As always, I am trying to present my own thoughts and so if I have misrepresented or offended, please accept my apologies in advance.

    Russ

    1. Russ,

      Your question about the difference between icons (eikon) and idols (eidwlon) would require an extensive word study of the Bible plus a thorough etymological analysis. I took a quick look at Kittel’s Theological Dictionary of the New Testament and it shows that ‘eidwlon’ is used with reference to images of heathen deities (vol. 2 p. 377). Where the word ‘idol’ seems to be restricted to pagan deities, the word ‘image’ is used more broadly. Its usage can be applied to to God, Jesus Christ, and Adam and Eve (see Genesis 1:27, Colossians 1:15) (vol. 2 pp. 381-397).

      My response to your question: “Can there be an idol of the one true God?” is to ask another question: “Is it possible to misrepresent God using a visual representation?” My answer to the second question from an Orthodox standpoint is: Just as it is possible depict Jesus Christ correctly, so it is also possible to depict Christ incorrectly. Not any icon of Jesus is an Orthodox icon. Orthodoxy has rules about what constitutes a proper icon of Christ. If you want to an un-Orthodox icon of Christ, I suggest you visit a more liberal Christian or Roman Catholic bookstore. I once saw an ‘icon’ of a New Age Christ in a bookstore.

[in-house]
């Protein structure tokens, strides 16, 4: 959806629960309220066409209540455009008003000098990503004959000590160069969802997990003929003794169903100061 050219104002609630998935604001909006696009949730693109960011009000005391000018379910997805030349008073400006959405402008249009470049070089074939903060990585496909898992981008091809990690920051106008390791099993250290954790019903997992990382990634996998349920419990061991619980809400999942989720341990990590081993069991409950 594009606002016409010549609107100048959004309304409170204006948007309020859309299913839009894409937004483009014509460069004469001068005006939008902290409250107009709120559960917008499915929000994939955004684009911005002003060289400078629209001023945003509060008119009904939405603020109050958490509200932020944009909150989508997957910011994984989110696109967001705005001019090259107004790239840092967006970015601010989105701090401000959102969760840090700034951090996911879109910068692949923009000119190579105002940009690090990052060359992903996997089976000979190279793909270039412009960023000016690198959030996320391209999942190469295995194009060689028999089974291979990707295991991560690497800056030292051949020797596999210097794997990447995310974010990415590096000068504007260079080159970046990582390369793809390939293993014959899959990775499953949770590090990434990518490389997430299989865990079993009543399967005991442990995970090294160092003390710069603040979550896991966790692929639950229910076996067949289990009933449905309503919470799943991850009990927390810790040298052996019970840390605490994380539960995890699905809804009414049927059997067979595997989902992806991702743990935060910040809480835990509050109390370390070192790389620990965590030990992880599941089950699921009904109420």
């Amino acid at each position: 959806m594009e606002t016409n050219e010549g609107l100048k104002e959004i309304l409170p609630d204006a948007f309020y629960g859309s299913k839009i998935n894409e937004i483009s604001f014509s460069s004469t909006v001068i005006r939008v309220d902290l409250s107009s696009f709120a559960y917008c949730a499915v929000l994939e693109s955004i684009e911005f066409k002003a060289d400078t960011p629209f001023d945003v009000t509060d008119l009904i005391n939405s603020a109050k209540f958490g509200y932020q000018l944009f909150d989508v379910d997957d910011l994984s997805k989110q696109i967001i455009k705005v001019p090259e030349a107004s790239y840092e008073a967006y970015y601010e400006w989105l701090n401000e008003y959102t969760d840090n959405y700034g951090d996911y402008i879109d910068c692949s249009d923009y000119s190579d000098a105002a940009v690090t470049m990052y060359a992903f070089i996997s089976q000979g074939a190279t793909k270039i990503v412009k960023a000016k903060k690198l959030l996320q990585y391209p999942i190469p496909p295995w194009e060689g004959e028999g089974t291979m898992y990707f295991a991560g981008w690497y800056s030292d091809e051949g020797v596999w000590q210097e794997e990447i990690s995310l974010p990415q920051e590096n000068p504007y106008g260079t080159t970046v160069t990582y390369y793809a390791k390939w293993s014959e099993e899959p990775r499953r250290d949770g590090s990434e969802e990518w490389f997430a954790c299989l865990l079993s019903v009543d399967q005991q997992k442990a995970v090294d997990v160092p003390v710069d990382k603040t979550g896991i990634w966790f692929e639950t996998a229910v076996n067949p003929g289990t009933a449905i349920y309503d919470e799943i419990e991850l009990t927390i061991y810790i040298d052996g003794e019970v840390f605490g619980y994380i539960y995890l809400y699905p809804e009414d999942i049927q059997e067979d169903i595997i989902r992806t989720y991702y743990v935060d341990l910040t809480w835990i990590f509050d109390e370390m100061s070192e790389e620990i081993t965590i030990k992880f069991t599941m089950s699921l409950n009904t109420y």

Your question: “Is it possible for Orthodox usage to fall into idolatry, shifting the focus from Christ to the icon itself?” strikes me as superficial. We can get caught up debating the use of images in Christian worship and overlook the invisible idols in our Christian community. Jesus warns in Matthew 6:24 that one cannot serve both God and Money. In Philippians 3:19 Paul laments over those whose god is their stomach. Idolatry consists not just in our theological beliefs about God but also whom we will serve, i.e., what we give priority to. If a Christian gives priority to his work or his hobby or his political affiliation OVER Christ, then he or she has fallen into the sin of idolatry. It is a constant struggle in the Christian life to truly serve God and to have no other gods in our life. One can be doctrinally orthodox and still fail to enter the kingdom of heaven (see Matthew 7:21-23). The Orthodox Church stresses repeatedly that we need to constantly repent of our sins, follow the teachings of the Church, and work out our salvation. Lent is a good time for us renew our love for Christ and to root out the idols in our life.